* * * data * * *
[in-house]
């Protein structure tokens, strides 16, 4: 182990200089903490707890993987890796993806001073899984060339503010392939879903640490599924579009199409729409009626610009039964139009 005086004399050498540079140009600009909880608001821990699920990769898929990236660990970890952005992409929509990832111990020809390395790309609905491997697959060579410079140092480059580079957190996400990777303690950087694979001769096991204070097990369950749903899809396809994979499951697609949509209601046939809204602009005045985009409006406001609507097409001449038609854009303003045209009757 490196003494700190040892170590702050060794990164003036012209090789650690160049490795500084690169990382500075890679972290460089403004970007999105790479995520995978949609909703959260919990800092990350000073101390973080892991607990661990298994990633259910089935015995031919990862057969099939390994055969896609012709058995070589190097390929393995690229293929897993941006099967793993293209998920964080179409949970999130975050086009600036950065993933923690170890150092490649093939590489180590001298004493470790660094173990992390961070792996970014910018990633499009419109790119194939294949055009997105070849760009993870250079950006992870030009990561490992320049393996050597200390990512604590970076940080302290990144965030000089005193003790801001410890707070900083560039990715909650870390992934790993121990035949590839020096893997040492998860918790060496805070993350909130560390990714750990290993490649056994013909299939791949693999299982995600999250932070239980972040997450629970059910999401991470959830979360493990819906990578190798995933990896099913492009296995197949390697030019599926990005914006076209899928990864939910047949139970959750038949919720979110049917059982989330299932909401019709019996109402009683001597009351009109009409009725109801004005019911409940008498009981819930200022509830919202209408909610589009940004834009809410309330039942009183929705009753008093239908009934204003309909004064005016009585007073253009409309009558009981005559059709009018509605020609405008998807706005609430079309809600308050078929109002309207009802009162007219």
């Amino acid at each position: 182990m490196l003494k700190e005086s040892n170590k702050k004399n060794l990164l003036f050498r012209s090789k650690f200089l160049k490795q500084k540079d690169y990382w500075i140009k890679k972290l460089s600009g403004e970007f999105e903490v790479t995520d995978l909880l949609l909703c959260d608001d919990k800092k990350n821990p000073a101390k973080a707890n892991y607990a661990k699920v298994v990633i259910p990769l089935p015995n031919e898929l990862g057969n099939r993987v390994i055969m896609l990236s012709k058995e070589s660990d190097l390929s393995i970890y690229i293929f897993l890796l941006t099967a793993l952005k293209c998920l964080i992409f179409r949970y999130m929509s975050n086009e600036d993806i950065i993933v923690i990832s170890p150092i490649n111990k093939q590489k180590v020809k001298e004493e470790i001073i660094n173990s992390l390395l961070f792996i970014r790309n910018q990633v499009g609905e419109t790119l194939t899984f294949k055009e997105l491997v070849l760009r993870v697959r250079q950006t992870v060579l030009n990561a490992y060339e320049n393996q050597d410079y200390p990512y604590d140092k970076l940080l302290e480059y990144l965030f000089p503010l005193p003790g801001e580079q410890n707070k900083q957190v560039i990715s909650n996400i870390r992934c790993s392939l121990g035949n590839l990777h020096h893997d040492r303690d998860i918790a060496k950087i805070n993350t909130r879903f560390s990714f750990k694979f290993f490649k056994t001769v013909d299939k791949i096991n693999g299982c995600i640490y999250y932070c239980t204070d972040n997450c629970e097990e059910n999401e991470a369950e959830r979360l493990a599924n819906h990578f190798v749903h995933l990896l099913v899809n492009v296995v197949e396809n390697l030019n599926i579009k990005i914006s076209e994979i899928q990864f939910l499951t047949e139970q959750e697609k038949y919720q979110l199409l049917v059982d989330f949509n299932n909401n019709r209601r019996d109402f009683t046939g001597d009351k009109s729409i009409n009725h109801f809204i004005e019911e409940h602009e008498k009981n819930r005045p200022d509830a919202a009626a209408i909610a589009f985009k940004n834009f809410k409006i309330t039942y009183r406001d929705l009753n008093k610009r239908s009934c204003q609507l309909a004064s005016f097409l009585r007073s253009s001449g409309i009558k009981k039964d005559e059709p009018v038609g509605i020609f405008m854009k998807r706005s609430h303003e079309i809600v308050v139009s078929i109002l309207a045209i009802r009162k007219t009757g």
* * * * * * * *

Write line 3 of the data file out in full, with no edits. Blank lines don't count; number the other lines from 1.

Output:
């Amino acid at each position: 182990m490196l003494k700190e005086s040892n170590k702050k004399n060794l990164l003036f050498r012209s090789k650690f200089l160049k490795q500084k540079d690169y990382w500075i140009k890679k972290l460089s600009g403004e970007f999105e903490v790479t995520d995978l909880l949609l909703c959260d608001d919990k800092k990350n821990p000073a101390k973080a707890n892991y607990a661990k699920v298994v990633i259910p990769l089935p015995n031919e898929l990862g057969n099939r993987v390994i055969m896609l990236s012709k058995e070589s660990d190097l390929s393995i970890y690229i293929f897993l890796l941006t099967a793993l952005k293209c998920l964080i992409f179409r949970y999130m929509s975050n086009e600036d993806i950065i993933v923690i990832s170890p150092i490649n111990k093939q590489k180590v020809k001298e004493e470790i001073i660094n173990s992390l390395l961070f792996i970014r790309n910018q990633v499009g609905e419109t790119l194939t899984f294949k055009e997105l491997v070849l760009r993870v697959r250079q950006t992870v060579l030009n990561a490992y060339e320049n393996q050597d410079y200390p990512y604590d140092k970076l940080l302290e480059y990144l965030f000089p503010l005193p003790g801001e580079q410890n707070k900083q957190v560039i990715s909650n996400i870390r992934c790993s392939l121990g035949n590839l990777h020096h893997d040492r303690d998860i918790a060496k950087i805070n993350t909130r879903f560390s990714f750990k694979f290993f490649k056994t001769v013909d299939k791949i096991n693999g299982c995600i640490y999250y932070c239980t204070d972040n997450c629970e097990e059910n999401e991470a369950e959830r979360l493990a599924n819906h990578f190798v749903h995933l990896l099913v899809n492009v296995v197949e396809n390697l030019n599926i579009k990005i914006s076209e994979i899928q990864f939910l499951t047949e139970q959750e697609k038949y919720q979110l199409l049917v059982d989330f949509n299932n909401n019709r209601r019996d109402f009683t046939g001597d009351k009109s729409i009409n009725h109801f809204i004005e019911e409940h602009e008498k009981n819930r005045p200022d509830a919202a009626a209408i909610a589009f985009k940004n834009f809410k409006i309330t039942y009183r406001d929705l009753n008093k610009r239908s009934c204003q609507l309909a004064s005016f097409l009585r007073s253009s001449g409309i009558k009981k039964d005559e059709p009018v038609g509605i020609f405008m854009k998807r706005s609430h303003e079309i809600v308050v139009s078929i109002l309207a045209i009802r009162k007219t009757g």